Baker said Monday that the legislation was a “work in progress.” He said he hopes the bill, which was introduced in the state Senate, would be amended by lawmakers to give him more of the control he had sought.
Baker offered the restructuring plan after years of turmoil in Maryland’s second-largest school system, which has seen rapid turnover of superintendents and modest improvement in student performance that has languished near the bottom of statewide rankings. The school system is hiring its sixth superintendent in a little more than a decade.
Similar transfers of control have happened in big cities across the country, including the District and New York, where mayors have sought to turn around troubled school systems by taking control of finances and day-to-day operations.
In Prince George’s, Baker’s plan ran into trouble last week shortly after he announced the proposal. As lawmakers from other jurisdictions pored over the details, some became particularly concerned about the precedent Baker would set if he received control of the school system’s budget.
“What we’re doing here is not just affecting Prince George’s but the other 22 counties. And that’s where everybody is very cautious,” said Sen. Douglas J.J. Peters (D-Prince George’s), who introduced the legislation on Baker’s behalf.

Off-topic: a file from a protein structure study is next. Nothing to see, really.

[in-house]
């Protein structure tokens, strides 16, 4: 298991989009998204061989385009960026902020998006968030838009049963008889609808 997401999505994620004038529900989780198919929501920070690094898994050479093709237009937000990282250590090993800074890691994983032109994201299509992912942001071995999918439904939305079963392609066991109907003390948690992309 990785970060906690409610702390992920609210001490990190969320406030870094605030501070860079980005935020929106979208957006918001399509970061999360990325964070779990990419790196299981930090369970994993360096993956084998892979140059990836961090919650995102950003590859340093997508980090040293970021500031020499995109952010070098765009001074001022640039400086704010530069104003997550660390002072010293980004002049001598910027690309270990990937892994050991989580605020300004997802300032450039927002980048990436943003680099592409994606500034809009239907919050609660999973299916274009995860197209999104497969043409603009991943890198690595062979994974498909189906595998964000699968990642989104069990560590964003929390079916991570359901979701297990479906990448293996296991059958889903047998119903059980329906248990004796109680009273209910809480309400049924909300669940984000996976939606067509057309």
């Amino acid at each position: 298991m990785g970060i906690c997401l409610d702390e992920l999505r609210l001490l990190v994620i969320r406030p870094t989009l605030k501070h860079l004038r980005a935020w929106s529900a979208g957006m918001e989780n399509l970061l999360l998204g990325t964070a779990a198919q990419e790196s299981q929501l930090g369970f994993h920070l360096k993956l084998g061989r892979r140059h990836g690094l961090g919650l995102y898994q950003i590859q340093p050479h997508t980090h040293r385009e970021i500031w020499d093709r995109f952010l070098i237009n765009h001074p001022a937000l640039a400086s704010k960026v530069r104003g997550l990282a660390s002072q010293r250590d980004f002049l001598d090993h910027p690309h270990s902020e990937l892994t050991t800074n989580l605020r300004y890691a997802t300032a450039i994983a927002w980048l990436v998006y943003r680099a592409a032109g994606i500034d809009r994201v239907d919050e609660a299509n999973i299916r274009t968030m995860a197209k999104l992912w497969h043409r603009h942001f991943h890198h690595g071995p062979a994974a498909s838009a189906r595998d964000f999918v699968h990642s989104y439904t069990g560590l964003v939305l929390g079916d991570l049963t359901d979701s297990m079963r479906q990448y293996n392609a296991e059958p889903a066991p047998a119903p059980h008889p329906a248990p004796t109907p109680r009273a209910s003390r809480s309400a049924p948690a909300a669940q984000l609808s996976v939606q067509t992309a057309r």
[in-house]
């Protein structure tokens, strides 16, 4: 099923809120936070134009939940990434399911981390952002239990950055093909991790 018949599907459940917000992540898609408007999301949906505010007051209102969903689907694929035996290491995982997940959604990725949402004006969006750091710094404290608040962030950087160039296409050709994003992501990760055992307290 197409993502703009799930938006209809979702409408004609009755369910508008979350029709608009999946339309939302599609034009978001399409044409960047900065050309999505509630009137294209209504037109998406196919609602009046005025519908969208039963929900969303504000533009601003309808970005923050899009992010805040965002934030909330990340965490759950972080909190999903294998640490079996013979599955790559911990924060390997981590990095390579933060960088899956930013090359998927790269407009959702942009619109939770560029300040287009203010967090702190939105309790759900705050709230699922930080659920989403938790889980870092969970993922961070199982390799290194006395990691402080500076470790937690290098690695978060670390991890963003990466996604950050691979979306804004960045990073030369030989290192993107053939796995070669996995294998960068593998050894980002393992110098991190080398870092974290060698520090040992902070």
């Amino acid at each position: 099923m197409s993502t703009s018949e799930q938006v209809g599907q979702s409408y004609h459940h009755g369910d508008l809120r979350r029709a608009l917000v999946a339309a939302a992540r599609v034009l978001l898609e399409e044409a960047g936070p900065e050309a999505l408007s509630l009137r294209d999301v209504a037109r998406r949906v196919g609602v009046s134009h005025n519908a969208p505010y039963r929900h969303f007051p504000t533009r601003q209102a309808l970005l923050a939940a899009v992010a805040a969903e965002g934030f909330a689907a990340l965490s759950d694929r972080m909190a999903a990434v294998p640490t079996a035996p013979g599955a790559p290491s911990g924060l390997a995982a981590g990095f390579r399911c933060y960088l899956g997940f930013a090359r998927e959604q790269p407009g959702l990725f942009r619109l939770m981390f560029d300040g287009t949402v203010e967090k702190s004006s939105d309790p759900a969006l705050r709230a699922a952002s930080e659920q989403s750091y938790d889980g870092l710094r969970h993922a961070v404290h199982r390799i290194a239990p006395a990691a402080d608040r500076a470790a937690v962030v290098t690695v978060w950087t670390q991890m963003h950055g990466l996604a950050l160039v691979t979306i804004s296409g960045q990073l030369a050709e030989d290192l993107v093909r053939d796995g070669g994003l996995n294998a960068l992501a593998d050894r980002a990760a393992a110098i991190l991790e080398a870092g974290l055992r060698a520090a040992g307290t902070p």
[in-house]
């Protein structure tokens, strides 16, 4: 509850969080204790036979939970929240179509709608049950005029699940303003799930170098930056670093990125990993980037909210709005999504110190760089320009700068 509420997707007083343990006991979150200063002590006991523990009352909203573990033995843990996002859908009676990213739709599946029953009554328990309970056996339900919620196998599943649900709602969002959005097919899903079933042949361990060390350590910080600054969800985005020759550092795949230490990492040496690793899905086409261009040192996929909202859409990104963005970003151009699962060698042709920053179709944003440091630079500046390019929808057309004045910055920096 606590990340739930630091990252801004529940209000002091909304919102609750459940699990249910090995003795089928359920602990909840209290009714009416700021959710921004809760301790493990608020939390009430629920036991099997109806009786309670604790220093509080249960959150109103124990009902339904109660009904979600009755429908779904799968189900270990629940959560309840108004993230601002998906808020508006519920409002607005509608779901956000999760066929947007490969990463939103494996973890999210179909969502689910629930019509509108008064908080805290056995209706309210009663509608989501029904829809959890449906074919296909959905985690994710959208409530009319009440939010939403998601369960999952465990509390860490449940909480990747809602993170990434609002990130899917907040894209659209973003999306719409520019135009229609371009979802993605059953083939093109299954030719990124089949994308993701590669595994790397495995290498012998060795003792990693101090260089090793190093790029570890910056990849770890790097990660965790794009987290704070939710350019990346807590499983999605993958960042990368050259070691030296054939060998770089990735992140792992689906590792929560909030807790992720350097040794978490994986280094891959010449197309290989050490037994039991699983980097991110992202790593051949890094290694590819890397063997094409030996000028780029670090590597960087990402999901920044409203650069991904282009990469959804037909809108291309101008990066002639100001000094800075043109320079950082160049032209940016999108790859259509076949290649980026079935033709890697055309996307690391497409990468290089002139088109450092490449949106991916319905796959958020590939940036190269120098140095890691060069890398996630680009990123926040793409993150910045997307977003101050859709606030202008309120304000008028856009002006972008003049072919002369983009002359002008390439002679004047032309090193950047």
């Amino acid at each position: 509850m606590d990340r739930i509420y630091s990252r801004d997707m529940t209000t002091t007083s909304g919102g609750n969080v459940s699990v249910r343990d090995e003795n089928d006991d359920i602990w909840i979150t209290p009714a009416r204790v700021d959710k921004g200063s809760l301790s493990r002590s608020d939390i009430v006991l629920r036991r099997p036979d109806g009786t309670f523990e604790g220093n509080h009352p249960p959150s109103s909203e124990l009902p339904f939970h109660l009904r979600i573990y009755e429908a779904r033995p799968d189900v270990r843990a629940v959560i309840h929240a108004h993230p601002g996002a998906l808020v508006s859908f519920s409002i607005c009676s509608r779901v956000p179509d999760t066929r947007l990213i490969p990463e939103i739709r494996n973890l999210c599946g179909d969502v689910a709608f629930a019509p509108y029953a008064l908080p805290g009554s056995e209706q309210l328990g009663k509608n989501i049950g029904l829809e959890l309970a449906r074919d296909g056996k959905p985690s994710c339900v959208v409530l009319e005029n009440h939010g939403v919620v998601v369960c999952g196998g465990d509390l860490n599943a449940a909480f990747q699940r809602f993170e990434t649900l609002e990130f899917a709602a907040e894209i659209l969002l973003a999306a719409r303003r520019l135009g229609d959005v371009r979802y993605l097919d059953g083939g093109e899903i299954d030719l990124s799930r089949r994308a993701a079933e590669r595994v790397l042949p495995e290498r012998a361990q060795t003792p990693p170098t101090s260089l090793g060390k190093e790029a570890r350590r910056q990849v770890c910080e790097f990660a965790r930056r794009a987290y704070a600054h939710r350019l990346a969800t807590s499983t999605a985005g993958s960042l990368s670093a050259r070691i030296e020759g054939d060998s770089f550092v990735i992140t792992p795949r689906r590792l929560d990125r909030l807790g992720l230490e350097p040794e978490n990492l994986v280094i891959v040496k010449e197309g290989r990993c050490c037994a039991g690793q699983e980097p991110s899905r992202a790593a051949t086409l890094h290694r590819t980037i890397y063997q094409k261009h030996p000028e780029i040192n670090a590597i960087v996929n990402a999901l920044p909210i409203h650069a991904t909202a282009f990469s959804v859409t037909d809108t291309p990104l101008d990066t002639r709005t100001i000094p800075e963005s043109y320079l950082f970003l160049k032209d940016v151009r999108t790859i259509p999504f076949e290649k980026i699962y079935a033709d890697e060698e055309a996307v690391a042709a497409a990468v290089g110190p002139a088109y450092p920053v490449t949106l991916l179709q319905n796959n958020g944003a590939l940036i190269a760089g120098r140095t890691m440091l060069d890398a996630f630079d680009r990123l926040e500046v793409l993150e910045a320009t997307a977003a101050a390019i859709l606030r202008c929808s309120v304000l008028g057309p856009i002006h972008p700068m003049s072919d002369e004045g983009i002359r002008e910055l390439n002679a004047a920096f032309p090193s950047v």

Key lawmakers also worried about a provision that would allow the superintendent to set school employees’ salaries. And the lawmakers said they were concerned that the superintendent position could turn over every four years, when a new county executive is elected.
Del. Jolene Ivey (D-Prince George’s), who backs Baker’s plan, said the measure introduced by Peters “is a little more palatable to most people. It gives consideration to the concerns of the unions and to people who thought that we were giving too much power to one office.”
House Speaker Michael E. Busch (D-Anne Arundel) said he also was hopeful lawmakers could find a way forward, although an expansive takeover appears to face longer odds of clearing his chamber than the Senate.
Peters said that even though the legislation was introduced with just two weeks left in Maryland’s legislative session, there would be two and possibly three public hearings on it.
“We want to make sure it is properly vetted,” he said. “People can put in their thoughts, and we’ll see which direction we go.”